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Technology & the Outdoors, Merging Pathways to an Educational Destination

August 24, 2013

I was at a great conference this past week, “Teaching & Learning in a Digital World” which was hosted by my own Board and over 500 delegates attended.

More than one person mentioned that they were surprised to see me, “the Outdoors Guy” at such a conference never mind presenting because I often extol the fact that screen time is discouraging free play and experience.

However – I am excited by the Bring Your Own Device (BYOD) stance my own Board has taken and have see the debate in place before.

Technology in education and the outdoors in education have a very similar background. I am always telling educators in workshops and conferences that I believe the outdoors should be used and it should be used frequently. Yet I do not believe it should be used 100 % of the time. The days of Socrates teaching under Olive trees passed millennia ago.

No, instead, the outdoors should be used frequently but under certain circumstances. It is the right tool in the right atmosphere with the right students at the right time. A well prepared, enthusiatic and creative teacher can make this happen with more and more frequency and with more and more meaning which is outstanding.  But the outdoors is a  pathway to reach the destination which is education.

Technology is being debated across the globe in education the same way. And again, very much the same as the arguments I use for fresh air teaching, it is a tool to be used under the proper circumstances – and when teachers are more comfortable in its use – just like with the outdoors they can do it with more frequency, with more flair and most vital – with more impact.

Through the environmental education I explore I see value in bringing your own device but just as its use within the school – the use outdoors would be similar in that there is a time and place for it. It is used to enhance experience and create connections – not distract.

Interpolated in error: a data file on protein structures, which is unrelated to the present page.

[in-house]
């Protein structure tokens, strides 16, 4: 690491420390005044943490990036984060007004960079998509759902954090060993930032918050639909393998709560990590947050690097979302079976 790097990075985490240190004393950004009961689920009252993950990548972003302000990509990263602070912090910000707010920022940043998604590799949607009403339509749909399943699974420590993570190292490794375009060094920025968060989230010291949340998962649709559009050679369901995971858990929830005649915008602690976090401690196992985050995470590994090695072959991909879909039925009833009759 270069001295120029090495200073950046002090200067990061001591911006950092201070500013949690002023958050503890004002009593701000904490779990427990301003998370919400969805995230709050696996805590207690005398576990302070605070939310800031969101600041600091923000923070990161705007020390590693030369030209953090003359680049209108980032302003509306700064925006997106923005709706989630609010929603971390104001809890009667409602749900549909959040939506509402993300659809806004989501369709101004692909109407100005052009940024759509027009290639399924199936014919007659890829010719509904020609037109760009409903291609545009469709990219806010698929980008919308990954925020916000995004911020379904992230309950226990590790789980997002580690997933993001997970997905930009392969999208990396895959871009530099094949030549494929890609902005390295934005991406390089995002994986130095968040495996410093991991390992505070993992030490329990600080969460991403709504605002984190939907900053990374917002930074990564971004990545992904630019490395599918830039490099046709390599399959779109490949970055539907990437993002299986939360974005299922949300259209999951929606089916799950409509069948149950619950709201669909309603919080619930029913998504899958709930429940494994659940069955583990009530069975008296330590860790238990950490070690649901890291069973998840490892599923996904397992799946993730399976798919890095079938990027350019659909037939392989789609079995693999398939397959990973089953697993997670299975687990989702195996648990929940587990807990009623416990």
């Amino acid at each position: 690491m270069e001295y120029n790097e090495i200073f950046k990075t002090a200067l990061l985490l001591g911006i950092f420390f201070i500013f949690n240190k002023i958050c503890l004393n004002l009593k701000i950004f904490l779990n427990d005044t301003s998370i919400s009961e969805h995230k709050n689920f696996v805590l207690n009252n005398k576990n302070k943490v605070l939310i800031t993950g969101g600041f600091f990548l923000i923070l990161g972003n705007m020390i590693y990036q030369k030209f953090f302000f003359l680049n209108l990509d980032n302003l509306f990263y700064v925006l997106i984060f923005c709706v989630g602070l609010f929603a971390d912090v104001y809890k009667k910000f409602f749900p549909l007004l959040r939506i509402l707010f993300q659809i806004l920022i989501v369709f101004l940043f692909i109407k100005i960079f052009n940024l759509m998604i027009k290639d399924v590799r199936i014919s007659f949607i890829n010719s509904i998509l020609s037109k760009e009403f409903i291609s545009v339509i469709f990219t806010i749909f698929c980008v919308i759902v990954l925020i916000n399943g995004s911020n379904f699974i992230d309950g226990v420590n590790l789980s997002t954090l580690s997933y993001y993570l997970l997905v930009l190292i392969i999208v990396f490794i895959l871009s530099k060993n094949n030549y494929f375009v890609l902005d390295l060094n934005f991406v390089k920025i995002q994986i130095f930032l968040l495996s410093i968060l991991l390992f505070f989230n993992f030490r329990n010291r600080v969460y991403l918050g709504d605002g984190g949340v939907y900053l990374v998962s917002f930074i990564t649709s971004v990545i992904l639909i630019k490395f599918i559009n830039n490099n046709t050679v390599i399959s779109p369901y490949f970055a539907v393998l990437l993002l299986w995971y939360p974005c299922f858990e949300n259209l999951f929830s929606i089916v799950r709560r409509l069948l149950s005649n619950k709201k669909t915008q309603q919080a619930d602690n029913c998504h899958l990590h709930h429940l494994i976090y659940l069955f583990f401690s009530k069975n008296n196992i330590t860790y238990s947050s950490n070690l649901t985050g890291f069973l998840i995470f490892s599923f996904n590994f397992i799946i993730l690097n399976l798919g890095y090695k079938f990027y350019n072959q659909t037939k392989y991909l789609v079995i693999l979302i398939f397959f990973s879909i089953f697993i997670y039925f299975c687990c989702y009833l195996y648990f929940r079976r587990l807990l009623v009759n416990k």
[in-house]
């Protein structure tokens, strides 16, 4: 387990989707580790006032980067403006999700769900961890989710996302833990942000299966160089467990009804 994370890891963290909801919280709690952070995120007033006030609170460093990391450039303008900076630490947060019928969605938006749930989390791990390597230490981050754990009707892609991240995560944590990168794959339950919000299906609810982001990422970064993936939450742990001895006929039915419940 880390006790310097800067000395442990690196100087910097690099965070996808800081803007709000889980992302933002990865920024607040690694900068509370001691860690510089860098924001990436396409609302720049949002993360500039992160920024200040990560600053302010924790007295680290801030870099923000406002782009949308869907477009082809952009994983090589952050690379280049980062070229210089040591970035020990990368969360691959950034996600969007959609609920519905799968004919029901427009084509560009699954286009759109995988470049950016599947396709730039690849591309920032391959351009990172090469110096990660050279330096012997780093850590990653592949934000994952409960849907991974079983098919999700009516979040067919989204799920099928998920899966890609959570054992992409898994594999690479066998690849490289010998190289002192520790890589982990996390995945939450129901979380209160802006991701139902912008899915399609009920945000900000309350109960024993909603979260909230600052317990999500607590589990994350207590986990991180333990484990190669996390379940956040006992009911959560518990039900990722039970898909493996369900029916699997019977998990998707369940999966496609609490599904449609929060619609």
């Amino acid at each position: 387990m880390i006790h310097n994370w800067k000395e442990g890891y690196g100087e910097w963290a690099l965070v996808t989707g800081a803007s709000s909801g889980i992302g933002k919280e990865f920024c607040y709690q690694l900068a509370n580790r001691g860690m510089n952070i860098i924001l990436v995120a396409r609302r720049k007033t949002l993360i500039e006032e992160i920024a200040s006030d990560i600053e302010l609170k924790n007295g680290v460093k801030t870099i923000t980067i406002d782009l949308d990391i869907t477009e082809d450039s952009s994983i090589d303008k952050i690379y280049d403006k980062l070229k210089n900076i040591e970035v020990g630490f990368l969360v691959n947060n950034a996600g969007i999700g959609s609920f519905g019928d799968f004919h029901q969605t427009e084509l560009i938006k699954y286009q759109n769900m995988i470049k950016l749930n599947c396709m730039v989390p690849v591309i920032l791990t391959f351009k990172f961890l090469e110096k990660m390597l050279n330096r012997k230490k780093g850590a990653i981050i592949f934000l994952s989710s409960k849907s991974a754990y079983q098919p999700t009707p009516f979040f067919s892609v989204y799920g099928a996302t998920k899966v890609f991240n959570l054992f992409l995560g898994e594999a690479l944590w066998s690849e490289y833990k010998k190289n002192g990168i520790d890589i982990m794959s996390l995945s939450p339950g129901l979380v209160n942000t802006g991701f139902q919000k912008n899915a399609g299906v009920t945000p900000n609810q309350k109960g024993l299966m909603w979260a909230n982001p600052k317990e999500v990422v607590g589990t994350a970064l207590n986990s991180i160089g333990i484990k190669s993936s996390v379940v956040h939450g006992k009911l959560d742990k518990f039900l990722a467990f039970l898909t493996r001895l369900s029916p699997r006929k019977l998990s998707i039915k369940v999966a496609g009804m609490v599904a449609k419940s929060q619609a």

An iPhone, iPad or smartphone can be an excellent tool. To prove this, I spent my lunch hour on Friday in a small permaculture garden at one of the Centres. I did not move much yet as you can see, using my Blackberry’s camera I took what I think are some pretty great photos.

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I put a number of these on Twitter and others began commenting and I was quite happy to be sharing my outdoor experience with others.

So, I think bringing my phone with me allowed me to focus on specifics. Very much like a pair of binoculars I could zoom in and witness things I may have missed otherwise. However the phone allowed me to go a step further in allowing me to share and discuss what I saw in my reflective spot which made my connection with nature into a connection with others.

There is one more photo I’d like to share with you though and this is the last one I took after my lunch was finished and I was walking back to my room.

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This is a photo of the gardens I was sitting in. I just shared some of the best photos I took above. I saw much more including hummingbirds, Tiger Swallowtail butterflies and some outstanding flowers and more while I sat. It was truly a sensory oasis.

Just like those binoculars I mentioned before, BYOD can be an excellent tool for allowing you to zoom in and focus on what you may not have before – but just like the binoculars, it can also very easily limit your peripheral view and the greater picture is just as important.


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  1. Agree 100%, it annoys me that people think if you are promoting outdoor learning you are anti ICT.

    • Indeed Kierna, Luckily I’m finding more & more folk are seeing the intrinsic value though! Especially with lead up, follow up or to continue the lesson.

  2. Debbie Axiak permalink

    Your post and pics are a great model to use with students and storytelling! Start with the wide-shot to set the scene and then zoom in on the details. Love it! Thanks for sharing and giving me a great idea that will incorporate our outdoor nearscapes, tech, LA and science.

  3. Glad it inspired Debbie – it’s why we blog! Let me know if I can be of any assistance and keep up the great work yourself.

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